Intel hopes to unwire the world with long-range WiFi

Intel hopes to unwire the world with long-range WiFi: "Improving the number of people worldwide who have access to the Internet has been a stated goal of nations, international bodies, and NGOs for years, but practical attempts to do so have often faced daunting challenges.

Helge: Going Wi-Fi or Mobile? That's the question...

Hostile terrain, periodic extremes of temperature and weather, limited/intermittent electrical power, and the ever-present danger of being eaten by lions, bears, or giant fire-breathing iguanas are all issues that must be solved, and that's before the human factors are dealt with. It does no good, after all, to run a copper cable into a town to provide Internet access, only to have someone dig it up next week and sell it for scrap.

Helge: Building infrastructure isn't always easy. "Digging" is given a new meaning.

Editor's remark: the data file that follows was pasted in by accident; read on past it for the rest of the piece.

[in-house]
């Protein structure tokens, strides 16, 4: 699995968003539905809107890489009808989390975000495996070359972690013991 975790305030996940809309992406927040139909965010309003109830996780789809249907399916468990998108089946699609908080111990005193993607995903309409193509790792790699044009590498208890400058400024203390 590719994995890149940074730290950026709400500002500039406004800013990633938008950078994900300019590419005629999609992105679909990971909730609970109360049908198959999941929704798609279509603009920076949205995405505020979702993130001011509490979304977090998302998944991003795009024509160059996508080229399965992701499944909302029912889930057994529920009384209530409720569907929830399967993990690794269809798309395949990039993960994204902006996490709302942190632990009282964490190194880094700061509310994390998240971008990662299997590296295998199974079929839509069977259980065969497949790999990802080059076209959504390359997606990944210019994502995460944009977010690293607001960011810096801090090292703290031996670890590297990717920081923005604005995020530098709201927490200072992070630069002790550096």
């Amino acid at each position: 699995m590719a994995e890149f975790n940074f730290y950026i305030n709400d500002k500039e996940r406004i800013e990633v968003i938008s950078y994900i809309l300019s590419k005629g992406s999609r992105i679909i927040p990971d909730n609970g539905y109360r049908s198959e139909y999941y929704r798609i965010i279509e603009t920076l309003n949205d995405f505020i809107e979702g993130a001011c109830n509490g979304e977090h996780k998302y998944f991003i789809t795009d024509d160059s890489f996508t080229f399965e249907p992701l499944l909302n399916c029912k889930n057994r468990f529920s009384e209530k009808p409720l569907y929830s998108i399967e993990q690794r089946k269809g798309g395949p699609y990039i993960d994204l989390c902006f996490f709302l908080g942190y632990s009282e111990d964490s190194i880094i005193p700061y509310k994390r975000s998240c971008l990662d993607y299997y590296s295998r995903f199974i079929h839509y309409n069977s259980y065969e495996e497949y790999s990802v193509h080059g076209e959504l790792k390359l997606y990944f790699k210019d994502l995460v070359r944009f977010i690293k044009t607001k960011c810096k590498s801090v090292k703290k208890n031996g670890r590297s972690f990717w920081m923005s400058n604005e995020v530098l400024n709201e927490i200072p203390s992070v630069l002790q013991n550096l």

Intel's Rural Connectivity Platform (RCP) is designed to push traditional 802.11 wireless connections out to much greater distances than would normally be possible, thereby reducing the amount of cable that must be laid between any two points. Using the 802.11 standard means that spectrum availability is not usually an issue, and Intel's RCP supports frequencies of 900MHz, 2.4GHz, and the 5.2-5.8GHz spectrum.

Helge: Combining cable and wireless.

The idea of focusing and transmitting a wireless signal in order to boost its range is nothing new, but Intel's RCP uses a modified TDMA (time division multiple access) system. A standard wireless system broadcasts a message and waits for a reply."

Helge: TDMA, I see.
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